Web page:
New Michigan Business Tax riles businesses

January 11, 2009
| By Pete Daly |
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A new state business tax to replace the long-reviled Single Business Tax took effect at the start of 2008. Dubbed simply the Michigan Business Tax, it is now even more reviled than the SBT ever was in its 30 years on the books.

Ultimately, 29 amendments to the MBT were enacted during 2008 and there are scores more waiting for action by the Legislature, according to Ronald J. Kaley, a business tax expert.

One is a proposal to eliminate the "tax on a tax." Sales taxes collected by businesses are taxed under the law — even though that revenue goes straight to Lansing.

Another is a proposal to speed up the 10-year phase-out of the 22 percent surcharge that was tacked on to the business tax law at the 11th hour one year ago. That was done to bail the state out of a budget crisis.

The Michigan Business Tax is actually several different types of taxes rolled into one package. The MBT is described by Kaley as "out of control" and "the most complicated piece of state tax legislation in this country and maybe in the world."

Ed Kisskorni, another accounting professional with many years of experience in Michigan business taxation, called the MBT "an 800-pound gorilla." He said its complexity will definitely increase business for accounting firms hired to try to decipher it for businesses.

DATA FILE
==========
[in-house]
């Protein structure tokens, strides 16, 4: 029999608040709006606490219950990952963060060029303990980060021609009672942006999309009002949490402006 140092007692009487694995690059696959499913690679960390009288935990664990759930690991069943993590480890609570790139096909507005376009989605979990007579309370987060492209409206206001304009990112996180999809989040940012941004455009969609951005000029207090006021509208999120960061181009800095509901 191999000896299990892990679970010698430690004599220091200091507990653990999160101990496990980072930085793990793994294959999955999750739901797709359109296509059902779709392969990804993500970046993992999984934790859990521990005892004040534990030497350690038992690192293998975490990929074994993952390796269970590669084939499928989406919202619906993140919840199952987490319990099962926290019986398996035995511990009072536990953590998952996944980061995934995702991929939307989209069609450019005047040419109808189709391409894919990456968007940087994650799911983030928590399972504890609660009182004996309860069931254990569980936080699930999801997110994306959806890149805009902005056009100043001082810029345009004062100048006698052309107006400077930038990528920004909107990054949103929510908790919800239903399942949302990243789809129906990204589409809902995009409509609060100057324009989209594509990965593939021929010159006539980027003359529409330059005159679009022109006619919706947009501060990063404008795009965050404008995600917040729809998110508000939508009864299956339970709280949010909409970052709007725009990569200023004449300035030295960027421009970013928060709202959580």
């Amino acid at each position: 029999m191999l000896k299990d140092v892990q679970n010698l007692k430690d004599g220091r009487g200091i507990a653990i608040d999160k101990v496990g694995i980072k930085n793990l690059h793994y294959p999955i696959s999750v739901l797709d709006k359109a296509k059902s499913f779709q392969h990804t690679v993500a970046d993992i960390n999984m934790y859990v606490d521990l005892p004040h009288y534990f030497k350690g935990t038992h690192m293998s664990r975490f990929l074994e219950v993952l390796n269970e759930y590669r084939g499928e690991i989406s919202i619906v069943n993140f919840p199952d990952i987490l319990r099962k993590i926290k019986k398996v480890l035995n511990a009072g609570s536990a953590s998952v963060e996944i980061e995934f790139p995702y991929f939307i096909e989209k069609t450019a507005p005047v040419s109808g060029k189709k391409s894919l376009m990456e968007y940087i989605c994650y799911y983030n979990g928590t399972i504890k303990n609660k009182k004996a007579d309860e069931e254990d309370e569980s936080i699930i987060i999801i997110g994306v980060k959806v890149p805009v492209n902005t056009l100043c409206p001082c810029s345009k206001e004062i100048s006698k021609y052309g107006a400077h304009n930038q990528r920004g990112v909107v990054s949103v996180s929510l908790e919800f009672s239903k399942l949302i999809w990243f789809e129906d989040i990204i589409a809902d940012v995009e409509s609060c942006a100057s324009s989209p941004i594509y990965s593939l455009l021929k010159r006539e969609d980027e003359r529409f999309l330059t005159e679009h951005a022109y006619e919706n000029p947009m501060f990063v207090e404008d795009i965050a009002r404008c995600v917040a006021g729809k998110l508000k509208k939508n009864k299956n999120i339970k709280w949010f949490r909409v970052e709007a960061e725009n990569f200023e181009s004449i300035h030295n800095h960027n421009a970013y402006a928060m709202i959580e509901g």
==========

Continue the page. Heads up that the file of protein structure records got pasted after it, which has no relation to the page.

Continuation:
When it was rolled out, the MBT was intended to cut a break for large manufacturers in Michigan, which it did. But taxes for other types of business went up — reportedly as high as 600 percent in some cases for businesses in service industries.

The MBT is loaded with controversy, said Kaley, due to the many tax credits successfully driven by lobbyists, including some that are obviously written for the benefit of a single company, such as Meijer Inc., Spartan Stores and Michigan International Speedway near Jackson.

With businesses suffering in Michigan as it is, the MBT is a hot button issue in Lansing that cannot go away.

Jared Rodriguez, vice president of government affairs at the Grand Rapids Area Chamber of Commerce, said the MBT was in desperate need of an overhaul by the lame duck Legislature at the end of the year.

"The legislature missed an opportunity to establish a prudent and fair business tax with the MBT, and short of eliminating it completely, steps must be taken to at least upgrade it from horrible to terrible," said Rodriguez.

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